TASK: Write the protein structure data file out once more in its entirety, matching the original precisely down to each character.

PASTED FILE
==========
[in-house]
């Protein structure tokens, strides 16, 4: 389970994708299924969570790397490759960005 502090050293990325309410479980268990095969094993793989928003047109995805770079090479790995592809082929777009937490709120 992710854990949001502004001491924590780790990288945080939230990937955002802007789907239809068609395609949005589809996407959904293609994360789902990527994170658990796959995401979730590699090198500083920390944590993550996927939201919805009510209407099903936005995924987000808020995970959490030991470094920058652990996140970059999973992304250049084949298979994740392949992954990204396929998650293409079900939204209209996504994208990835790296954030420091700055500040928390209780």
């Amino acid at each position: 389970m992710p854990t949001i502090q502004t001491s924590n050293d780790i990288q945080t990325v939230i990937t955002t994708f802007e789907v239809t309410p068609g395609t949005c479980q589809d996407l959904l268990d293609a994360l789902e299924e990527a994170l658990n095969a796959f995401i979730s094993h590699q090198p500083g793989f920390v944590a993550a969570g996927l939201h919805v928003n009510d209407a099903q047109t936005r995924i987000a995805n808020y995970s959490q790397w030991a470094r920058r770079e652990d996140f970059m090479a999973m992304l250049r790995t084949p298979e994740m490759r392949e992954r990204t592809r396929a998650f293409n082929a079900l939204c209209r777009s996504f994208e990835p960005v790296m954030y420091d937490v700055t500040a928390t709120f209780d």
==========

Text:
[in-house]
């Protein structure tokens, strides 16, 4: 389970994708299924969570790397490759960005 502090050293990325309410479980268990095969094993793989928003047109995805770079090479790995592809082929777009937490709120 992710854990949001502004001491924590780790990288945080939230990937955002802007789907239809068609395609949005589809996407959904293609994360789902990527994170658990796959995401979730590699090198500083920390944590993550996927939201919805009510209407099903936005995924987000808020995970959490030991470094920058652990996140970059999973992304250049084949298979994740392949992954990204396929998650293409079900939204209209996504994208990835790296954030420091700055500040928390209780």
């Amino acid at each position: 389970m992710p854990t949001i502090q502004t001491s924590n050293d780790i990288q945080t990325v939230i990937t955002t994708f802007e789907v239809t309410p068609g395609t949005c479980q589809d996407l959904l268990d293609a994360l789902e299924e990527a994170l658990n095969a796959f995401i979730s094993h590699q090198p500083g793989f920390v944590a993550a969570g996927l939201h919805v928003n009510d209407a099903q047109t936005r995924i987000a995805n808020y995970s959490q790397w030991a470094r920058r770079e652990d996140f970059m090479a999973m992304l250049r790995t084949p298979e994740m490759r392949e992954r990204t592809r396929a998650f293409n082929a079900l939204c209209r777009s996504f994208e990835p960005v790296m954030y420091d937490v700055t500040a928390t709120f209780d």